Theologians can imagine and describe to us the moral sufferings, which formed part of the Saviour’s Passion, beginning with those in the agony of Gethsemani, when He was overwhelmed with the weight of the sins of the world, and ending with His abandonment by the Father, which drew from Him the cry on the cross: “Eli, Eli, lamma sabachthanif” One may even venture to say that He continued to recite to Himself in a low voice the magnificent twenty-first psalm, of which these words are the first verse; a psalm which continues in notes of hope, and ends with a triumphal chant of victory.

But when the same theologians or exegetes wish to describe to us the physical sufferings of Jesus, one is struck with the difficulty which they find in helping us to take part in them, anyway in thought. The truth is that they scarcely understand them; there is little on this subject which seems more empty than the traditional sermons on the Passion.

Some years ago, my good friend Dr. Pasteau, the president of the Societe de Saint-Luc of Catholic Doctors in France, was visiting the Vatican with several high dignitaries of the Church. He was explaining to them, following on my researches, how much we now know about the death of Jesus, about His terrible sufferings, and how He had died, suffering from cramp in all His muscles and from asphyxia. One of them, who was still Cardinal Pacelli, and who, along with the others, had gone pale with grief and compassion, answered him: “We did not know; nobody had ever told us that.”

And it is indeed essential that we, who are doctors, anatomists and physiologists, that we who know, should proclaim abroad the terrible truth, that our poor science should no longer be used merely to alleviate the pains of our brothers, but should fulfil a greater office, that of enlightening them.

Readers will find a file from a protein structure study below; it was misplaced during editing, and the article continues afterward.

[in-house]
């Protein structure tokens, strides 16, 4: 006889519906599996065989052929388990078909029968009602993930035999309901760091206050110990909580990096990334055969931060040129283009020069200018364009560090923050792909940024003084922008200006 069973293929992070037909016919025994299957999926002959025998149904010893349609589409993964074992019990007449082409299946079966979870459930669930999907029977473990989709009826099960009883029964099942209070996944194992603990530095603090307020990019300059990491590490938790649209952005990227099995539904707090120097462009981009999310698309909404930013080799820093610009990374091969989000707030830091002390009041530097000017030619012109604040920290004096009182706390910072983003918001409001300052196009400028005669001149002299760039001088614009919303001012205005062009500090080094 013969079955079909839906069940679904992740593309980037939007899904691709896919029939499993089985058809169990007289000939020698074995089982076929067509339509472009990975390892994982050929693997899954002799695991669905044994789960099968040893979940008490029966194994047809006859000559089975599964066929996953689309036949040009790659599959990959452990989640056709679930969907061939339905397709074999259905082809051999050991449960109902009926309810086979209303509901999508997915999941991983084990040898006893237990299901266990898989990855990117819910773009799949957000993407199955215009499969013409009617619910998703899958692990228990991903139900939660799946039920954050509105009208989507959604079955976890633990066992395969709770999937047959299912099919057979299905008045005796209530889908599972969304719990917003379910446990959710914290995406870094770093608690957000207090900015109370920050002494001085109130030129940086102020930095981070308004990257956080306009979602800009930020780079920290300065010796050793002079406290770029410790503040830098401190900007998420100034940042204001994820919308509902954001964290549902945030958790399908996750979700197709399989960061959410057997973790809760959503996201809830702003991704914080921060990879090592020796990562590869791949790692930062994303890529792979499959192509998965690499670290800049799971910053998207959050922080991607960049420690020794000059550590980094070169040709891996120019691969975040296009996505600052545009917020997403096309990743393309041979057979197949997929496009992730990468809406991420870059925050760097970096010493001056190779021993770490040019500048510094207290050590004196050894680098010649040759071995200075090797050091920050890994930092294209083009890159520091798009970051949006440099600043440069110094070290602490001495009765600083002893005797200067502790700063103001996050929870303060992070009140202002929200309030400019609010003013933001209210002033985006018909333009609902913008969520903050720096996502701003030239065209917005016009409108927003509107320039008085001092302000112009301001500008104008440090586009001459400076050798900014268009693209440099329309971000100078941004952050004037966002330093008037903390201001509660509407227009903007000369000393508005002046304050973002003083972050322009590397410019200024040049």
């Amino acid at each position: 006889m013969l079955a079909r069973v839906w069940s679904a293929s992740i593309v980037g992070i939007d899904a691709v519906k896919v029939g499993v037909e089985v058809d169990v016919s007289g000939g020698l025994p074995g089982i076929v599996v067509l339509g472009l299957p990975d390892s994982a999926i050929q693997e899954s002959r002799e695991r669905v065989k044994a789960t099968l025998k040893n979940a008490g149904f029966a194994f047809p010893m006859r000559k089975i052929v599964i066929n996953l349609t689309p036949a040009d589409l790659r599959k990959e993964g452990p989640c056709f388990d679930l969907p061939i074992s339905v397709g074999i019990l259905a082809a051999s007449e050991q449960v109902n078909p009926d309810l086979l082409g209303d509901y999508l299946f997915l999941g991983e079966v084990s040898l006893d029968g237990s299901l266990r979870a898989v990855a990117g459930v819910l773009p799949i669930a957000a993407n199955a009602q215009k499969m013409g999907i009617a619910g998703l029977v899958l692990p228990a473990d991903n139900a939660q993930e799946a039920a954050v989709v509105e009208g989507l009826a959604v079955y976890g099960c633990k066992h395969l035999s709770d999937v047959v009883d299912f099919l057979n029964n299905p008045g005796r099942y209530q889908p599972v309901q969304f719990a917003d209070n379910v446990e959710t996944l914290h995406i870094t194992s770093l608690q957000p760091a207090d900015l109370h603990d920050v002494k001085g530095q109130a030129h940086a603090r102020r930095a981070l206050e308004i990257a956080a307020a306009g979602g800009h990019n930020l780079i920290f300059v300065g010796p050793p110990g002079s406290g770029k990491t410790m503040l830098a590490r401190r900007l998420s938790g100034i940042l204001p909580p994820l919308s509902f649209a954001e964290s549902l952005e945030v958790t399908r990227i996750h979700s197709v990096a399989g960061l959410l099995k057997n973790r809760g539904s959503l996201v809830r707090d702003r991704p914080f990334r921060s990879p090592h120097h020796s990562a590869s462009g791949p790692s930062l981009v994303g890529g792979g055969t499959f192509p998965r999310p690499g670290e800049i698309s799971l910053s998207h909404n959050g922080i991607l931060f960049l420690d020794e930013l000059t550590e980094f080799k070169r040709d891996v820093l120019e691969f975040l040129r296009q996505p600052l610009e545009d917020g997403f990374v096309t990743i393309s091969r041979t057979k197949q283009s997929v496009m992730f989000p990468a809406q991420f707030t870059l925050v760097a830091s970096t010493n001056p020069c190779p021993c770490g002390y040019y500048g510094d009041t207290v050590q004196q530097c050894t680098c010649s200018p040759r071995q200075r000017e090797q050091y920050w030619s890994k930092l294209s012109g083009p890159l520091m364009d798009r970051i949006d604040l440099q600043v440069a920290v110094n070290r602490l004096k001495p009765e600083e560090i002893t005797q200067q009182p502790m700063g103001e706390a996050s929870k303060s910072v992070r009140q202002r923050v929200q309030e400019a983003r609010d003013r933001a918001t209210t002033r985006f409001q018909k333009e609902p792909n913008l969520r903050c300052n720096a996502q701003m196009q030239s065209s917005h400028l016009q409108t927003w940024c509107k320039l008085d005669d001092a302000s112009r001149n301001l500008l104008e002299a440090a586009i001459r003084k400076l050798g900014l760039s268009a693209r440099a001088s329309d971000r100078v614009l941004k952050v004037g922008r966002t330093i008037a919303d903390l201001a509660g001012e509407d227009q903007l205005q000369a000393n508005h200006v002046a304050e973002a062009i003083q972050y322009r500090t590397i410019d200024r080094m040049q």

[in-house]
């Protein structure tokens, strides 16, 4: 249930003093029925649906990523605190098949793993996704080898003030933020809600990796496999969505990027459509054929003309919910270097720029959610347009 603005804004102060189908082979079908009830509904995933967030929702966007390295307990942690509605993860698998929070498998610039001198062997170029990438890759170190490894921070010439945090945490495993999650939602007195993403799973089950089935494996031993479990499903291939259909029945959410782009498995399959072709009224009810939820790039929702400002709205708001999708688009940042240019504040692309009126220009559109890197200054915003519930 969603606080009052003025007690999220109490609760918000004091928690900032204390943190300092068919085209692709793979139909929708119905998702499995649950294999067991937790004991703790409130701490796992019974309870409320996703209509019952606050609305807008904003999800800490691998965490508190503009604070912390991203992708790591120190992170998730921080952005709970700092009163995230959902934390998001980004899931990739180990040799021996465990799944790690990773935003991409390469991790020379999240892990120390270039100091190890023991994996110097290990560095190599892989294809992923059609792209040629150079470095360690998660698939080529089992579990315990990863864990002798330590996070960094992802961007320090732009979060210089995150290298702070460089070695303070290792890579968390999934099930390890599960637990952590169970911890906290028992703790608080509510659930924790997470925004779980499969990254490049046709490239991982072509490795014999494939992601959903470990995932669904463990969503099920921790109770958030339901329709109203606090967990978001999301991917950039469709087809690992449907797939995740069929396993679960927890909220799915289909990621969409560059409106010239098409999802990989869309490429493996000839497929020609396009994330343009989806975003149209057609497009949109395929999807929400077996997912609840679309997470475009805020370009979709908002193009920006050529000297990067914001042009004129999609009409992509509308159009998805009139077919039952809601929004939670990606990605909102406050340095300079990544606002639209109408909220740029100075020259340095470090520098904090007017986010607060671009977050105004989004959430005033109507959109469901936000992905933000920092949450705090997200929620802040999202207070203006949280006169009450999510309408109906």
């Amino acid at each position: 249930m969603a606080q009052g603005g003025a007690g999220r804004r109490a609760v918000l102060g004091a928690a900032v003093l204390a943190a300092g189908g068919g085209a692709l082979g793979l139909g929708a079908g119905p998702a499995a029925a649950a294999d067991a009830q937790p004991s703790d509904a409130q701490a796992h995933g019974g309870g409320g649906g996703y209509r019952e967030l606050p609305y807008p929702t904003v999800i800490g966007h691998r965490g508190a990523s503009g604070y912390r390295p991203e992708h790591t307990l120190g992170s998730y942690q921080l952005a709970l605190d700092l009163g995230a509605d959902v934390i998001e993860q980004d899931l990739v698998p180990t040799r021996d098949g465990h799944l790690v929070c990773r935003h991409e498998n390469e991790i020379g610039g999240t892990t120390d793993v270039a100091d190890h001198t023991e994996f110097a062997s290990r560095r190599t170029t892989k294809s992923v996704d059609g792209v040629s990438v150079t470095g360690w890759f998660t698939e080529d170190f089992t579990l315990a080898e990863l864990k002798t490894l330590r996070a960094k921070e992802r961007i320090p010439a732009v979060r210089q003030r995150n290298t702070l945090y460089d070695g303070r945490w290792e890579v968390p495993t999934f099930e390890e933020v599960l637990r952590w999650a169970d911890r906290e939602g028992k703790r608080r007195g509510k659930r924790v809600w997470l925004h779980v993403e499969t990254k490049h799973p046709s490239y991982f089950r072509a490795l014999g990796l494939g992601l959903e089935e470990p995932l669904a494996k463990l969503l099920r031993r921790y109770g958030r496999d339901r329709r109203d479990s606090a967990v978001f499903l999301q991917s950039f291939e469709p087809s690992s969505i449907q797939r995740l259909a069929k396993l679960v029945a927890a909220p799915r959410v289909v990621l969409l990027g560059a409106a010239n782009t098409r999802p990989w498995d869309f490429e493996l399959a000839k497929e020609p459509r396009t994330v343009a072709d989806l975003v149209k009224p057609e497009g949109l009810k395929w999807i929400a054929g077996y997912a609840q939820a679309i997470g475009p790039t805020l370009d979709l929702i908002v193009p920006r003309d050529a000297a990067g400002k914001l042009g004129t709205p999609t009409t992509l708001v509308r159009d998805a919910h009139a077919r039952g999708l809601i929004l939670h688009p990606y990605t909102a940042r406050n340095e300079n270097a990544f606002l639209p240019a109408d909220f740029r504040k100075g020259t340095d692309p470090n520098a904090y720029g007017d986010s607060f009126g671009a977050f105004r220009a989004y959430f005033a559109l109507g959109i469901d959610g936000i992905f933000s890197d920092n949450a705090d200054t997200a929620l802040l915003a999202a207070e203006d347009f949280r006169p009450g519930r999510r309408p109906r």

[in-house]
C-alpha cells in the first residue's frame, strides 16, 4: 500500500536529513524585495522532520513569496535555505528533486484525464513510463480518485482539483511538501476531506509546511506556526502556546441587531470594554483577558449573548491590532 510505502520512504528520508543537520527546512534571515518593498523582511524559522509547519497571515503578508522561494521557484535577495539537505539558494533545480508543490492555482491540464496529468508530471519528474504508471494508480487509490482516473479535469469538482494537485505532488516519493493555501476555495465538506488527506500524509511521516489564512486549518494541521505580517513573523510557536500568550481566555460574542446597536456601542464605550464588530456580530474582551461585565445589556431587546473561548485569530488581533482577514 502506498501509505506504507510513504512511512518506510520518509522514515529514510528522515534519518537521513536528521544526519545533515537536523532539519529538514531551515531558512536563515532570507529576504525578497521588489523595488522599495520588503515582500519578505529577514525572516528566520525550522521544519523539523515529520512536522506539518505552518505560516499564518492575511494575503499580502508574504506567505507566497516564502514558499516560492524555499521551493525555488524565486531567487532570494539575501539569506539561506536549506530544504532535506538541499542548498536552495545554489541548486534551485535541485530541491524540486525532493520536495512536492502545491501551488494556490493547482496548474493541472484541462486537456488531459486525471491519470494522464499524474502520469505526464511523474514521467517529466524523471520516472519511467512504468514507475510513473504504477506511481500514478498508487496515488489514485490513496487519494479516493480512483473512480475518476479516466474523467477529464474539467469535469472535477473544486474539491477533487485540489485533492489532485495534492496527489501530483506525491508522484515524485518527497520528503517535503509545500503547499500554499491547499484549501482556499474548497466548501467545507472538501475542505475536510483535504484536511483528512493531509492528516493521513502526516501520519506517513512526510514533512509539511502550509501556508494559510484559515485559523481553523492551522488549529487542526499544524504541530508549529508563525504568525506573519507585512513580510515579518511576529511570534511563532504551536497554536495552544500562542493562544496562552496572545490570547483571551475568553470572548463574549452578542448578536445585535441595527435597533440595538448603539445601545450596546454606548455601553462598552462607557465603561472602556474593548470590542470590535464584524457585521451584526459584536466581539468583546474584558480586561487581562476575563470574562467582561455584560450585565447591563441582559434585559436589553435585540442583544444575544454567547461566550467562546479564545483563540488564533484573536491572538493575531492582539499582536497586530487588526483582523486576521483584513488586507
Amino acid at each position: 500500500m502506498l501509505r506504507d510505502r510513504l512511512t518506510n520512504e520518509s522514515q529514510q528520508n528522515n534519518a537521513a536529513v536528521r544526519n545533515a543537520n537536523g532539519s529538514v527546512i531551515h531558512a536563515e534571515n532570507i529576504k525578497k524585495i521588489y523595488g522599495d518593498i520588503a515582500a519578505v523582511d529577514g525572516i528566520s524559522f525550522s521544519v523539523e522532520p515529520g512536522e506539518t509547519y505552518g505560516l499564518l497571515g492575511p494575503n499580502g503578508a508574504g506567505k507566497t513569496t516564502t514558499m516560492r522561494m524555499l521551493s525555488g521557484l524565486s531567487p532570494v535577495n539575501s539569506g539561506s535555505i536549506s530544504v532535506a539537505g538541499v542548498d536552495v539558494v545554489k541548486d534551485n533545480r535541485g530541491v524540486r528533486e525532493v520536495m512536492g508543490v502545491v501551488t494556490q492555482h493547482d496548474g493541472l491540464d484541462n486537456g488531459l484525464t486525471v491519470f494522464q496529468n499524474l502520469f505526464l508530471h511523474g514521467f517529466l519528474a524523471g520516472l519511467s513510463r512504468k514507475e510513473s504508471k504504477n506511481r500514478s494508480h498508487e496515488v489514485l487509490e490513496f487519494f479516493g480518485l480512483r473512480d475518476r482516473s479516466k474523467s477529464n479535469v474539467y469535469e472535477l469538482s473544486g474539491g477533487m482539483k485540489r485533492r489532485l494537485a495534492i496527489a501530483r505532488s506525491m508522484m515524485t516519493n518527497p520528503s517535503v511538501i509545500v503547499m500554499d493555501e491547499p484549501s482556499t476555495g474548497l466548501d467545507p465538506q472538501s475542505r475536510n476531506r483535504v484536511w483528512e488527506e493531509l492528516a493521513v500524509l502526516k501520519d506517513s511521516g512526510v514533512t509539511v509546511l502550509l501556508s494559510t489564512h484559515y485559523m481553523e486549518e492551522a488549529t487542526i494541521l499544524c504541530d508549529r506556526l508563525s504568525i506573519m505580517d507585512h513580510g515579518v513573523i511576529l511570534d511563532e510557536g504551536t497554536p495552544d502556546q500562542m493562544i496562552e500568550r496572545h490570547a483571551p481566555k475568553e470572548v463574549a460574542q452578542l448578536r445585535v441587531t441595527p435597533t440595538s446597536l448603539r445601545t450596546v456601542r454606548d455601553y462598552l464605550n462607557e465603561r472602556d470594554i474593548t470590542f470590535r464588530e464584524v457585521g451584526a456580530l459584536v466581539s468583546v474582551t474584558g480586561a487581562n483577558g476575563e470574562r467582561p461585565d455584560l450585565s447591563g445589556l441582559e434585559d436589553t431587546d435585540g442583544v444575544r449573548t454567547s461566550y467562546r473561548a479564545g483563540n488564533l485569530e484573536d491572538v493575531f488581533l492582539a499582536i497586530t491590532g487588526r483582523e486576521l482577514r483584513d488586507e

The primary reason for this ignorance is to be found, we must own, in the dreadful conciseness of the Evangelists: “Pilate . . . having scourged Jesus, delivered Him to them to be crucified … and they crucified Him.” Every Christian, no matter how little he may be liturgically-minded, hears these two phrases throughout the years, four times during Holy Week, in slightly different versions. But how much does that mean to him in the long reading of the Passion? The solemn chanting continues: one can hear the howls of the Jewish mob and the grave words of the Saviour, and unless it has prepared itself beforehand, the mind lacks the time to dwell on the ghastly sufferings to which these simple words refer.

The Evangelists certainly had no need to be more explicit. For the Christians who had listened to the Apostolic teaching, and who later on read the four Gospels, these two words, “scourging, crucifixion,” were all too full of meaning; they had first-hand experience, and had seen scourgings and crucifixions; they knew what the words meant. But for ourselves, and for our priests, they mean scarcely anything; they tell, indeed, of a cruel punishment. But they paint no definite picture. And one watches the unfortunate preacher desperately trying to express his sincere grief: “Jesus has suffered; He has greatly suffered ; He has suffered for our sins.”